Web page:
Foodstuffs’ brands – New World, PAK’nSAVE, Four Square, Gilmours and Trents – has committed to donate more than $1 million to help New Zealanders who are facing tough times due to COVID-19.

As this crisis has evolved, Foodstuffs has focused on supporting team members around the country, especially its essential front-line staff, and ensuring New Zealanders have access to food and grocery products. The donations will enable a number of our social partners to continue supporting New Zealand’s most in-need individuals at a time when they have seen significant reductions in contributions and increased demand. It will also enable social/charitable partners to expand initiatives focused on getting groceries to our most physically and financially vulnerable at this challenging time.

The organisations will include existing partnerships such as food banks, food rescue partners, Eat My Lunch, and the Student Volunteer Army. Foodstuffs stores donated the equivalent of 8 million meals to New Zealanders through food rescue partnerships alone last year and is determined to continue supporting social partners’ incredible work at a time when New Zealanders need it the most.

“We are grateful for the patience and kindness New Zealanders are showing as we continue to navigate these challenging times together,” said Steve Anderson, CEO Foodstuffs South Island. “We are committed to our responsibility to feed New Zealand, and we look forward to working with our partners over the coming weeks to provide them with meaningful financial and practical support.”

Foodstuffs has already donated $80,000 via New World to support the innovative Student Volunteer Army initiative which helps get groceries to homebound elderly and vulnerable individuals. This service is currently available in Hamilton, Wellington, Nelson, Christchurch and Dunedin, and has expanded to Auckland this week.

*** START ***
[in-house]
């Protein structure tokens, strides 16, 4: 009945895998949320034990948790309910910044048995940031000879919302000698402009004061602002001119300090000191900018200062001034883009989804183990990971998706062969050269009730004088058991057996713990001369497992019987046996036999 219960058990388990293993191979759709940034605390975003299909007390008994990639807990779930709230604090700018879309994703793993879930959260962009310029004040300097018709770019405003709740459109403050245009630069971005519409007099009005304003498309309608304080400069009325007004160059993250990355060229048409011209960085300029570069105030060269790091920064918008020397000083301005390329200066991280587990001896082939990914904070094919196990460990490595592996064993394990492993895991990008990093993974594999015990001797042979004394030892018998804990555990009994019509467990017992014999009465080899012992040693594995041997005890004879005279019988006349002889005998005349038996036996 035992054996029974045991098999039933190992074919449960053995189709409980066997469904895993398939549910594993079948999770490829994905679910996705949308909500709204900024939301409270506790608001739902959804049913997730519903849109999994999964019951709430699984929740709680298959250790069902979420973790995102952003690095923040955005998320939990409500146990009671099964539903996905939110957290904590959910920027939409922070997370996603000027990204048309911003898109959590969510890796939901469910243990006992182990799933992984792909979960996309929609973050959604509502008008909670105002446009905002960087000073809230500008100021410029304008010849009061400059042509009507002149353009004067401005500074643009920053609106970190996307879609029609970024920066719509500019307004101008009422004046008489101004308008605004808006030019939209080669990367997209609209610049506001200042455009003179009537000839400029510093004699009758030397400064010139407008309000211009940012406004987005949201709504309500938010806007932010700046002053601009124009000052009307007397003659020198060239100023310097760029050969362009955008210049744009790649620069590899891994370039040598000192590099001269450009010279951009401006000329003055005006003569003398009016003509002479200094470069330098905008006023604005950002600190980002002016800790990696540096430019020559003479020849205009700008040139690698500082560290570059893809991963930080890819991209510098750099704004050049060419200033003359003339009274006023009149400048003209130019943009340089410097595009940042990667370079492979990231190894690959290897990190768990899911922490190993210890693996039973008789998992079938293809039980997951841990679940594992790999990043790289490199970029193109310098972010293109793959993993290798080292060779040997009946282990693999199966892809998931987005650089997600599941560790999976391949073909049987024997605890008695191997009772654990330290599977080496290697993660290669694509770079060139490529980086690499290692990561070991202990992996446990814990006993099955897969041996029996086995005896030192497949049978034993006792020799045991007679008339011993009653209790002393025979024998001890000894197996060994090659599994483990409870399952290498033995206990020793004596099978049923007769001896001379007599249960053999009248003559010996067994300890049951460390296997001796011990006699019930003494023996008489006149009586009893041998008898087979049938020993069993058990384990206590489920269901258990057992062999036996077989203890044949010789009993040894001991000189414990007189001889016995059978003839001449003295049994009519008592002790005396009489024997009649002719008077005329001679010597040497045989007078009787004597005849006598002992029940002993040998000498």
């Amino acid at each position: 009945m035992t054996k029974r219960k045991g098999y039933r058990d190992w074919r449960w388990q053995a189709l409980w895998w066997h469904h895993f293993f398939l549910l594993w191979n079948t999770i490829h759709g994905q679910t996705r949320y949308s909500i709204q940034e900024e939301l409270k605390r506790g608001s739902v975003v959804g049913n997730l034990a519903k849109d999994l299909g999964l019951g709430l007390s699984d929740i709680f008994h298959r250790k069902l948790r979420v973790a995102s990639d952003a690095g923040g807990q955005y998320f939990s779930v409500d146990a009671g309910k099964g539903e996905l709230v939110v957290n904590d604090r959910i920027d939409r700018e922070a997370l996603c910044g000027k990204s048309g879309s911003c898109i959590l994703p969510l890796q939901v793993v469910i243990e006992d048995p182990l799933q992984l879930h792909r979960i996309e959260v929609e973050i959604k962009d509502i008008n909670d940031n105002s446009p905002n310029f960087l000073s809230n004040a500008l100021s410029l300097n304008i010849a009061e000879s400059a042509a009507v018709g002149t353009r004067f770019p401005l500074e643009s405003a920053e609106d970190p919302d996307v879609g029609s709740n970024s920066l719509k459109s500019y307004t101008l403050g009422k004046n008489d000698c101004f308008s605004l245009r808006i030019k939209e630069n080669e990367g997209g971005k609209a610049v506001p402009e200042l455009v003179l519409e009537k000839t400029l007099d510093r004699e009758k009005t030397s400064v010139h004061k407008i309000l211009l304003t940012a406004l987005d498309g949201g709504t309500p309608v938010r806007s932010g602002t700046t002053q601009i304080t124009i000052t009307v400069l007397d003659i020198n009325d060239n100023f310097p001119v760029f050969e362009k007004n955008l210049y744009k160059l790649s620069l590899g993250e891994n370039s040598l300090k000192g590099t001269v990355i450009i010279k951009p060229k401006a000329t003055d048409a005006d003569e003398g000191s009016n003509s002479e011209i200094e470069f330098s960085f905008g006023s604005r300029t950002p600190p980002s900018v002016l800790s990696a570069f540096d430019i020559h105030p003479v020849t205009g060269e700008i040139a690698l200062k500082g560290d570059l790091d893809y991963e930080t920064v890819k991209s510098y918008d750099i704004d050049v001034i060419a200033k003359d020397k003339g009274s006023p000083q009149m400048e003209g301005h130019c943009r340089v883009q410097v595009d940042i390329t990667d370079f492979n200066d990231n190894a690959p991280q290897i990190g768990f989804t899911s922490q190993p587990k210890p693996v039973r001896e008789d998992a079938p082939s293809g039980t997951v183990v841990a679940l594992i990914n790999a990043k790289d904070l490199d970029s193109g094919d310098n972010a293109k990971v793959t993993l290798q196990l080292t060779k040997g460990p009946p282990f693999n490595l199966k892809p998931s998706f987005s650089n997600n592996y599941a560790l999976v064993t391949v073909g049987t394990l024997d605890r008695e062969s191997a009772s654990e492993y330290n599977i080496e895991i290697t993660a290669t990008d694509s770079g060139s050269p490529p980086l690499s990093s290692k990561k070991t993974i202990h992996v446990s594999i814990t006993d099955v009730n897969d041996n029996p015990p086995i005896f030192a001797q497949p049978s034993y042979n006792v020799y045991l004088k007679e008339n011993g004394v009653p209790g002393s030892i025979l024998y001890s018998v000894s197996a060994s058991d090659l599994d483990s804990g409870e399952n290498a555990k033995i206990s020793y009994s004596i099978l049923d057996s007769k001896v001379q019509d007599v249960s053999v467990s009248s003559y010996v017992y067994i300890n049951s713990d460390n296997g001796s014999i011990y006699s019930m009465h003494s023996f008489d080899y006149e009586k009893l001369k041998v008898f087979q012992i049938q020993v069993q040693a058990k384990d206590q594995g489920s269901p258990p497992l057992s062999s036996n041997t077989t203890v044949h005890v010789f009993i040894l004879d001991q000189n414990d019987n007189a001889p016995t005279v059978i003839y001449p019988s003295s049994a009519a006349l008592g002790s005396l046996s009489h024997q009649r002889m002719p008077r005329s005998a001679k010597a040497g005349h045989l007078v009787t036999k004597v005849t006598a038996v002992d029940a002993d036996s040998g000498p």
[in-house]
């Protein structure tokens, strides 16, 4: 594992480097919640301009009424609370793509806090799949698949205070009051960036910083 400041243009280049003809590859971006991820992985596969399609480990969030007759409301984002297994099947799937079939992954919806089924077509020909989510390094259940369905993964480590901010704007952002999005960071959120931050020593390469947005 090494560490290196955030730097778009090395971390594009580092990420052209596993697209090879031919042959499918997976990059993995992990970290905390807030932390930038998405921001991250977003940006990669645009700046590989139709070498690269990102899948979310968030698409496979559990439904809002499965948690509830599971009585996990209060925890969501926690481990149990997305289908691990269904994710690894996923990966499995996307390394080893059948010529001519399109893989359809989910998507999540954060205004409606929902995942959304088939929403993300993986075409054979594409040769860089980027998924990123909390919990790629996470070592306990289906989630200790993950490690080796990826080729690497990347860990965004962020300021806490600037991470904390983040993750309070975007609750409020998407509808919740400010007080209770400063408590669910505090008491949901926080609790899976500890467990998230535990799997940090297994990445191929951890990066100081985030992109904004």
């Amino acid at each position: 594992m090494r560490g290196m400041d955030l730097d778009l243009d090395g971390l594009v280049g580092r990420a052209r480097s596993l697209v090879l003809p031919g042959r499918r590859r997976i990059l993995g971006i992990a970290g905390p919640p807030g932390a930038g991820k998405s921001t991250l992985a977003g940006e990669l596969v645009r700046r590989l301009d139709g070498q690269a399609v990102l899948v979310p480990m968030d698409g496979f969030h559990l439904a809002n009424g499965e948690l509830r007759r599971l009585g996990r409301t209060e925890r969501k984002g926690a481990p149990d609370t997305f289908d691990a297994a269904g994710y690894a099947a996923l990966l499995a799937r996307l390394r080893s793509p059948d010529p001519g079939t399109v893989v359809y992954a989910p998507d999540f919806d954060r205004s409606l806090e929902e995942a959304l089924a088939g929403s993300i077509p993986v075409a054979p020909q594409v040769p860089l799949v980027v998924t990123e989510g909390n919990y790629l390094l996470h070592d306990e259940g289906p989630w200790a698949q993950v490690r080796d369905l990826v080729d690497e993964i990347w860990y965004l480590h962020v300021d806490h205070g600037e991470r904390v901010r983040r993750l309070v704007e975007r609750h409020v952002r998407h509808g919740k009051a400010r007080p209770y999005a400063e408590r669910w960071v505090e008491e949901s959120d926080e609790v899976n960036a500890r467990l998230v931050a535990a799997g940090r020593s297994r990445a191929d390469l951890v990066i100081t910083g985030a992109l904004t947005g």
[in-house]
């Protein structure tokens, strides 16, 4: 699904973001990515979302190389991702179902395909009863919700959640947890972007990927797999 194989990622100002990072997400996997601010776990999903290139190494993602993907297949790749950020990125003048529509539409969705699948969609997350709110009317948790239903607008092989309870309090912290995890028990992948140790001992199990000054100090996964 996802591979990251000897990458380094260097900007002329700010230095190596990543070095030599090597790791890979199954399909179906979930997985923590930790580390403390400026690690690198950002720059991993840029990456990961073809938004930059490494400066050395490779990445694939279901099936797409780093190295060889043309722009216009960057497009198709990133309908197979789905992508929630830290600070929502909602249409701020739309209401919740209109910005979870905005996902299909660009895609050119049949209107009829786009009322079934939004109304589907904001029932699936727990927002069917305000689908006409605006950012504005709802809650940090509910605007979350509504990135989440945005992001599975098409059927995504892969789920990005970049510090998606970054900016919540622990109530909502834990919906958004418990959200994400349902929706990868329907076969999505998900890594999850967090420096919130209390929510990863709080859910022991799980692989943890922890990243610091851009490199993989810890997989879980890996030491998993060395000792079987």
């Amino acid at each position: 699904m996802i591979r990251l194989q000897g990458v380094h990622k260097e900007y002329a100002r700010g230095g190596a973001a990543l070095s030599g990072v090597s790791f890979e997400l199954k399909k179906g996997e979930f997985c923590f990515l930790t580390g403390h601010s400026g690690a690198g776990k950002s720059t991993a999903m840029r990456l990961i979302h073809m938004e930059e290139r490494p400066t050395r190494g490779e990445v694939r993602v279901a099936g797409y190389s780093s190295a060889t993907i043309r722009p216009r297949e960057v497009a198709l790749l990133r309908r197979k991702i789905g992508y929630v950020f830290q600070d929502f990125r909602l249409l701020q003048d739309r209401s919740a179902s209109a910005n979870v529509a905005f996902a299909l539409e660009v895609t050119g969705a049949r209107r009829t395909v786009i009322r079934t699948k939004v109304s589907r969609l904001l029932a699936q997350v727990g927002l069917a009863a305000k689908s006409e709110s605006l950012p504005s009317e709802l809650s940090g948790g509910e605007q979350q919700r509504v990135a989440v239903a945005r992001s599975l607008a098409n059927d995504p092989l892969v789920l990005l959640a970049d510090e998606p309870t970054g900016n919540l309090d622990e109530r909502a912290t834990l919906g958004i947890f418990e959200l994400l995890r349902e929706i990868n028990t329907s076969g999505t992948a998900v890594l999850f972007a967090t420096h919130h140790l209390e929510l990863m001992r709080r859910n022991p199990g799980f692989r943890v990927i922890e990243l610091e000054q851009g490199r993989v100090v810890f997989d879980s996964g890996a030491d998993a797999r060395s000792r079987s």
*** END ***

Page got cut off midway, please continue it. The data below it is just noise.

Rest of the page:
“We saw the need to support our older and more vulnerable members of our community and enable them to keep themselves safe during this difficult time, and ensuring they were able to access groceries was an important part of that puzzle,” said Sam Johnson, Founder and Chief Executive of the Student Volunteer Army. “New World's support and partnership in making that happen has been integral in enabling us to scale quickly and safely.”

“We’re also in close contact with our food bank partners who have been impacted by the lockdown as New Zealanders stay at home and who are unable to give through normal channels,” said Anderson. “We’re helping get products so they can meet the increase in demand many of them have seen from the vulnerable individuals they support.”

Last week, Foodstuffs North Island announced a $100,000 contribution to kickstart an Eat My Lunch initiative to deliver food packs, containing a week’s worth of ingredients for lunches, to the homes of the 2,000 children who used to benefit from its social programme across schools in Auckland and Wellington.

“It’s been an incredibly challenging time keeping up with the customer demand in our stores, but we also know the need for some New Zealanders is critical,” said Chris Quin, CEO, Foodstuffs North Island. “Providing Eat My Lunch with funds so they can kickstart their initiative is a pragmatic, efficient way to help where organisations need it the most.”

“Just because schools are closed doesn’t mean the need to feed hungry kids goes away,” says Lisa King, Founder, Eat My Lunch. “As we start to experience the economic impact of COVID-19, we know there will be an even greater need to help those less fortunate. We are more committed than ever to continue our mission of feeding hungry Kiwi kids. The support from Foodstuffs to get this new programme underway has meant we can hit the ground running and ensure our smallest New Zealanders aren’t going without during these testing times.”

Foodstuffs will provide a list of donation recipients and the monies they have received in one month and will continue to work with its key social partners to identify and address New Zealanders’ needs during these challenging times.